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Anim Cogn. 2012 Mar;15(2):251-63. doi: 10.1007/s10071-011-0450-1. Epub 2011 Sep 13.

Honeybee methodology, cognition, and theory: recording local directional decisions in interpatch foraging and interpreting their theoretical relevance.

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Washburn University, 1700 SW College Ave., Topeka, KS 66621, USA.


Investigations made into the cognitive decision making of honeybees (Apis mellifera) traveling from one flower patch to another flower patch (interpatch foraging) are few. To facilitate such research, we present methods to artificially emulate interpatch foraging and quantify the immediate decision making of honeybees (within 50 cm) choosing to fly an interpatch path. These "Interpatch Methods" are validated, applied, and shown to produce novel information for the field of honeybee spatial cognition. Generally, we demonstrate that a single foraging cohort of honeybees is shown to be capable of making decisions based upon different sets of learned cues, in the exact same context. Specifically, both terminal beacon orientation cues and compass navigation cues can guide the cognitive decision making of interpatch foraging honeybees; our bees chose both cues equally. Finally, the theoretical importance of decision making for interpatch paths is compared with the other foraging paths (outward and homing) with respect to the information available to recruited foragers and scout foragers. We conclude that the ability to analyze interpatch foraging is critical for a more complete understanding of honeybee foraging cognition and that our methods are capable of providing that understanding.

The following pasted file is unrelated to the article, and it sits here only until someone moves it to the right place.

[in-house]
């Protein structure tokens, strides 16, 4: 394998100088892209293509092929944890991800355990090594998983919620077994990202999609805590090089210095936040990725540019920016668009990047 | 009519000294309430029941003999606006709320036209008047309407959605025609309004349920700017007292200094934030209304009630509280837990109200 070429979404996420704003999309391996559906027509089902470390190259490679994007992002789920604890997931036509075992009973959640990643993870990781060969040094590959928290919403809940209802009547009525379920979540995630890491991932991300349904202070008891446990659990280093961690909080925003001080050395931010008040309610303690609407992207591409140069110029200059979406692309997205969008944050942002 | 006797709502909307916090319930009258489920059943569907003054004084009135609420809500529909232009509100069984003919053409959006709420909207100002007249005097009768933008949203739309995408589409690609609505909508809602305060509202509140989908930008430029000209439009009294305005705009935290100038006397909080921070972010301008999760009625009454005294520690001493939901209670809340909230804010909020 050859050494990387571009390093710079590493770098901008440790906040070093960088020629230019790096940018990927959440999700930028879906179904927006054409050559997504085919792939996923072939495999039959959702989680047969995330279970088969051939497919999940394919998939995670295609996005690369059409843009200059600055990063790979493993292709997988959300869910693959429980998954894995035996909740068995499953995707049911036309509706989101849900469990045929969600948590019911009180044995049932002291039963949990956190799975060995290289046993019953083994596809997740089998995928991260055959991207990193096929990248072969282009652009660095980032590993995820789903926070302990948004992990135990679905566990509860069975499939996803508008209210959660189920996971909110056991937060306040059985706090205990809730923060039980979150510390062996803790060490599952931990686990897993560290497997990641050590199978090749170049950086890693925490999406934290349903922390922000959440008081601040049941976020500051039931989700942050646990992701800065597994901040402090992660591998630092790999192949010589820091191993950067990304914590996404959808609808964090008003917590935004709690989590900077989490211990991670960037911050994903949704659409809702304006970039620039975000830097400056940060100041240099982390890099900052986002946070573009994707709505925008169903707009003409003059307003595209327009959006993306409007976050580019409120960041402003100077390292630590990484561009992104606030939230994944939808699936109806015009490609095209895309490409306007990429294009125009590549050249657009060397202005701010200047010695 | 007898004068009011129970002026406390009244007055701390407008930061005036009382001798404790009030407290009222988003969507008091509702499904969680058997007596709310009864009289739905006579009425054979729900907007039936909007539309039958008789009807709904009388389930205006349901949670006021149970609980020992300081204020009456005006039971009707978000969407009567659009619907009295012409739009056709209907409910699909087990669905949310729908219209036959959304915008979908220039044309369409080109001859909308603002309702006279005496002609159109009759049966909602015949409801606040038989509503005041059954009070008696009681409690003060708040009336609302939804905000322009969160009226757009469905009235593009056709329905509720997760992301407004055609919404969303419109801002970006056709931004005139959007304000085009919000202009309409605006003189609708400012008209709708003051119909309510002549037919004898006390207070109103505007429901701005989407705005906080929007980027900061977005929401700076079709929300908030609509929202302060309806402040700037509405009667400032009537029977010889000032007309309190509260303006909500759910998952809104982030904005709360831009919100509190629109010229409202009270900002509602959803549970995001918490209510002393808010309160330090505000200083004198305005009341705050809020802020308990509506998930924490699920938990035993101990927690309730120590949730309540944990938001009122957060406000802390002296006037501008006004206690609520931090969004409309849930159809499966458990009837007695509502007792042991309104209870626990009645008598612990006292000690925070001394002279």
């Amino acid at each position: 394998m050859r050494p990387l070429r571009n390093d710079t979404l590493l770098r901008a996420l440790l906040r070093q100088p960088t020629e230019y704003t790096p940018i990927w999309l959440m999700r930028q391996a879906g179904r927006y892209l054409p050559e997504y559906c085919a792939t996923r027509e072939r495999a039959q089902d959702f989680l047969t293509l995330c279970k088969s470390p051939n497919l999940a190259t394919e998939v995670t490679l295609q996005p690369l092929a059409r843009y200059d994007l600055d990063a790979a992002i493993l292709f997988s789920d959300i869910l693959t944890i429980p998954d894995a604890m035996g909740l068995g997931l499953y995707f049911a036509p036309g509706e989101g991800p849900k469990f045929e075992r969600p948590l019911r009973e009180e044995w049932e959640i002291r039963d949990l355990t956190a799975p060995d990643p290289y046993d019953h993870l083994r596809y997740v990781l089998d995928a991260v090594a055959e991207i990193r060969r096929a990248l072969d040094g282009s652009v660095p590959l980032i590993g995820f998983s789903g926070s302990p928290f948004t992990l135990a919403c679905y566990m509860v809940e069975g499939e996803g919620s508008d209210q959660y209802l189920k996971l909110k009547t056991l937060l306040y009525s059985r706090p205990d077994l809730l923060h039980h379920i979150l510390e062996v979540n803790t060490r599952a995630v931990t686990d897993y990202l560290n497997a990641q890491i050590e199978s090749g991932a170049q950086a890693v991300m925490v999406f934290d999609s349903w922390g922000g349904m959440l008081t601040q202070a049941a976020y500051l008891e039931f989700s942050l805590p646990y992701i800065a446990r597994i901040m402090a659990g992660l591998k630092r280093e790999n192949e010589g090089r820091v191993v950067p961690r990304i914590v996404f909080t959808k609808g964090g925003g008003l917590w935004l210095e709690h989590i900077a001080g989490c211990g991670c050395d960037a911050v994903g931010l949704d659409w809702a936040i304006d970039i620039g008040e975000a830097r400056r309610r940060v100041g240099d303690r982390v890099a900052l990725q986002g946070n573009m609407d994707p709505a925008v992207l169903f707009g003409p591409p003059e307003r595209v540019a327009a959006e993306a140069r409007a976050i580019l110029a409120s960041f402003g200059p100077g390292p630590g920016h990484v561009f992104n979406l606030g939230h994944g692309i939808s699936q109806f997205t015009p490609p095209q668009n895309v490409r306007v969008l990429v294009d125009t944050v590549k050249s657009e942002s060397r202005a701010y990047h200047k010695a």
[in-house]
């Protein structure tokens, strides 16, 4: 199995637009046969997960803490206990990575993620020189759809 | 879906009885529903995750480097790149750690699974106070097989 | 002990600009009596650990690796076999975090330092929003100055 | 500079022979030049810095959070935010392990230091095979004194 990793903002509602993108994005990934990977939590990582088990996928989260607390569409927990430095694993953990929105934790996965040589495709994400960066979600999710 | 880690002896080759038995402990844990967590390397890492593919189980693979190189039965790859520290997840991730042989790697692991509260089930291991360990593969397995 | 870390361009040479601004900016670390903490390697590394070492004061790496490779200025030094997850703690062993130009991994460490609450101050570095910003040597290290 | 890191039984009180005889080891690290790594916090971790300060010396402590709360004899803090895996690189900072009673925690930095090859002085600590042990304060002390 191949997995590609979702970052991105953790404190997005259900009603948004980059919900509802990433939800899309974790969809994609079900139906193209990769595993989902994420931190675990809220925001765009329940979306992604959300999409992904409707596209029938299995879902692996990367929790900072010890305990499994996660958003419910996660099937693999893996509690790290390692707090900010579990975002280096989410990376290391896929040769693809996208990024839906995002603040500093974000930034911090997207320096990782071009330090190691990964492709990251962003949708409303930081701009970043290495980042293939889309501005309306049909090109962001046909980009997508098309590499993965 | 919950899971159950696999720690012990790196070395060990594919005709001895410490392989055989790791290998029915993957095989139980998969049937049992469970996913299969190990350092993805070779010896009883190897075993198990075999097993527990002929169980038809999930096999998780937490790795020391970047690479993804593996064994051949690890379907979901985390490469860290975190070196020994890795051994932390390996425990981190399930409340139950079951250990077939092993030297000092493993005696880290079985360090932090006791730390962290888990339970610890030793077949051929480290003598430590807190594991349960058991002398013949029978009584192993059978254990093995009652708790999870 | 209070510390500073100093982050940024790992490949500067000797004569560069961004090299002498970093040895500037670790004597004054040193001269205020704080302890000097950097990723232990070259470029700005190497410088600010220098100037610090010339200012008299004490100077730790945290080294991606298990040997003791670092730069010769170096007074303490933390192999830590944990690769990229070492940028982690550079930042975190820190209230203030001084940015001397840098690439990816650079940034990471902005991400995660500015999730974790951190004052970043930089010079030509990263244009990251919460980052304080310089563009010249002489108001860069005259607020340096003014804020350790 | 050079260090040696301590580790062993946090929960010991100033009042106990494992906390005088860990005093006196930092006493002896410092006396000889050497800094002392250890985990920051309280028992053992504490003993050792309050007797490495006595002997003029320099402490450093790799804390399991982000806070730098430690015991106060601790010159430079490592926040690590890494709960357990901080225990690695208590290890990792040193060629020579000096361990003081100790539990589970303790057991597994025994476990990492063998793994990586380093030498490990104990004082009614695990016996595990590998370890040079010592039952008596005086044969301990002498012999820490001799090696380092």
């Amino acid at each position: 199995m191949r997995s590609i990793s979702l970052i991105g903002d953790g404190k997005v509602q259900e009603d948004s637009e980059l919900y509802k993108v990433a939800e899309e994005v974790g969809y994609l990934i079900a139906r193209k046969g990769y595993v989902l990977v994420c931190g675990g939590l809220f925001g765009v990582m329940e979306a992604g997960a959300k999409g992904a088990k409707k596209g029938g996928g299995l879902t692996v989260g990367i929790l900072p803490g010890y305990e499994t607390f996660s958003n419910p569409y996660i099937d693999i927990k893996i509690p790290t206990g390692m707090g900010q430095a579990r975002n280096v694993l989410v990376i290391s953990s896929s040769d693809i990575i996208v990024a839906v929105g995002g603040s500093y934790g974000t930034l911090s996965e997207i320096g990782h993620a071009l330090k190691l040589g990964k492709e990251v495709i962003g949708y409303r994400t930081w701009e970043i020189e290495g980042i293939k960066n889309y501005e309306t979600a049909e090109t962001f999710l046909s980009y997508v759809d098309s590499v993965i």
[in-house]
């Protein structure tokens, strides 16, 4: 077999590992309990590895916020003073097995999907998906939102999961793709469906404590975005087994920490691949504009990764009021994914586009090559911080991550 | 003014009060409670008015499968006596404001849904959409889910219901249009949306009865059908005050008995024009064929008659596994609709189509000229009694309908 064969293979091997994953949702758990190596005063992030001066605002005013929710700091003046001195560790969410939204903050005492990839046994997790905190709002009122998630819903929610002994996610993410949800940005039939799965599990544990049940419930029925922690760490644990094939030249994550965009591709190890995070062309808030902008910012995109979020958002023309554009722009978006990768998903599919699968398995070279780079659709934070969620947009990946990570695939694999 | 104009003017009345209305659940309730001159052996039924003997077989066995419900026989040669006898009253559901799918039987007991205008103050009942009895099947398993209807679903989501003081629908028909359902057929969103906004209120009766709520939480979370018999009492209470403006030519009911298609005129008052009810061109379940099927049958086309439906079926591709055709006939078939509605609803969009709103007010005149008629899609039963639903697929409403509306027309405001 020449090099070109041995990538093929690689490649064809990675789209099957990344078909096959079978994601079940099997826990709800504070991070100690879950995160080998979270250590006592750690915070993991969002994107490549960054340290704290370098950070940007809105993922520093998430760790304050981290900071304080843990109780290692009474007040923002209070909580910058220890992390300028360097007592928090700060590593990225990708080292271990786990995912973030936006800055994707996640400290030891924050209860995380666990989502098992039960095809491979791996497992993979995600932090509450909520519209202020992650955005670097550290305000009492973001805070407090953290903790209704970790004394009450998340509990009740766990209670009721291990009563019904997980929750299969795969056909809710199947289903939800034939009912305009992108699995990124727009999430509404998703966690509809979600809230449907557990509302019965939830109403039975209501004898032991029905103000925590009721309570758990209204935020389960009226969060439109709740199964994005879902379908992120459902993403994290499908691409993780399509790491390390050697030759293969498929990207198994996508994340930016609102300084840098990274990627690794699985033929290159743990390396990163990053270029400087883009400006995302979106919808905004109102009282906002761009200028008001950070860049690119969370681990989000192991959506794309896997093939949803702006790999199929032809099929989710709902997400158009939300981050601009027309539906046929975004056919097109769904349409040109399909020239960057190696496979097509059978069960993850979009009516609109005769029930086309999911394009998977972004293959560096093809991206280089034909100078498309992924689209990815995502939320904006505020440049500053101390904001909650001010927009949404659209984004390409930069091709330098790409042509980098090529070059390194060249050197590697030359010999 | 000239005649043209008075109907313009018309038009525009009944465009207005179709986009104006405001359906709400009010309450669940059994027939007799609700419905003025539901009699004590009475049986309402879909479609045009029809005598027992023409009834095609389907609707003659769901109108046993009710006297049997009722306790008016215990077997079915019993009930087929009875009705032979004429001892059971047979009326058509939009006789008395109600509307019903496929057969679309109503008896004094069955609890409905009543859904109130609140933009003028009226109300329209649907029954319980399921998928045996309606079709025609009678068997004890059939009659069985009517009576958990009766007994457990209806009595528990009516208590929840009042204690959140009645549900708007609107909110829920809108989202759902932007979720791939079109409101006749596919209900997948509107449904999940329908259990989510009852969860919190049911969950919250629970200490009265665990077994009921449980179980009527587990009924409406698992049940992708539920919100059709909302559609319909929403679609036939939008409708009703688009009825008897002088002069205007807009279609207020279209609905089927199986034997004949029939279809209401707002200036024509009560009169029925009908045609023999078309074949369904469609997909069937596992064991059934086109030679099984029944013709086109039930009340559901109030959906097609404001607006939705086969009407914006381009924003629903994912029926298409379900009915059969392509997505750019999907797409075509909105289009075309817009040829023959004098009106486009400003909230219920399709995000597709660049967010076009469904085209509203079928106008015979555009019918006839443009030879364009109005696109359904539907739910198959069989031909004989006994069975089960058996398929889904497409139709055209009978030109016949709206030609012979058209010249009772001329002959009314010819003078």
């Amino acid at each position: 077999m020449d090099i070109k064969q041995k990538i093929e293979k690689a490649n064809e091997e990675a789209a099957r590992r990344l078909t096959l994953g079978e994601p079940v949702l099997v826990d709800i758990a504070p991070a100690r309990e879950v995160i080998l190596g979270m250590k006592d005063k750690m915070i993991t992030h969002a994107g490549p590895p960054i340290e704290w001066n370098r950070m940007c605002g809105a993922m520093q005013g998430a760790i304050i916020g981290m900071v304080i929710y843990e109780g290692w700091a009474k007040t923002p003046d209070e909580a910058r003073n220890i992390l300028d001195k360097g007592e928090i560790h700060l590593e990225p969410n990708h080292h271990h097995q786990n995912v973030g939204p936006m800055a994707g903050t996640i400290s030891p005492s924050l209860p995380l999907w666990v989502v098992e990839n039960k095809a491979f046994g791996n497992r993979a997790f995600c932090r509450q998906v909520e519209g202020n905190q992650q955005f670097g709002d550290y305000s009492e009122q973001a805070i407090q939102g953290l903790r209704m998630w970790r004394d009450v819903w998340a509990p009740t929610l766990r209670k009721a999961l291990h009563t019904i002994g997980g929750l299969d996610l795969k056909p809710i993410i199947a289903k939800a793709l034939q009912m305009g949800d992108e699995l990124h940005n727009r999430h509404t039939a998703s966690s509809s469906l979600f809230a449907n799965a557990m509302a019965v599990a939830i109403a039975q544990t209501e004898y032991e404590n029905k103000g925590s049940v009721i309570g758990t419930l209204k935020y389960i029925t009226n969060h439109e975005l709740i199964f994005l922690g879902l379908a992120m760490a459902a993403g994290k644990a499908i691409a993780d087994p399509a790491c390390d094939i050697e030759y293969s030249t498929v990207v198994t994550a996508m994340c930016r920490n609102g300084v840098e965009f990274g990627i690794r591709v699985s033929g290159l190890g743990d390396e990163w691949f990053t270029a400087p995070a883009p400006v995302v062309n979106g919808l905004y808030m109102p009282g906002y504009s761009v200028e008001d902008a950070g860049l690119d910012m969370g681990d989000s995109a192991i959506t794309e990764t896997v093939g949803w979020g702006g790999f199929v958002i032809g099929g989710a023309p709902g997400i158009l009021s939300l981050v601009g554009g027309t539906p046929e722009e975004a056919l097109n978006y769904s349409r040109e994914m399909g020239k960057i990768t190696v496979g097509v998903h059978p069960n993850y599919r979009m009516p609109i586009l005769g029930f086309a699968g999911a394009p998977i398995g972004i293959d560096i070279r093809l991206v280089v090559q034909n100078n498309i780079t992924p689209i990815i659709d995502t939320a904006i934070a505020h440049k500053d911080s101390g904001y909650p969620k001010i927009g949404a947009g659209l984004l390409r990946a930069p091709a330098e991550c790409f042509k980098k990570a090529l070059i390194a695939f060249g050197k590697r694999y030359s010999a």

[Indexed for MEDLINE]

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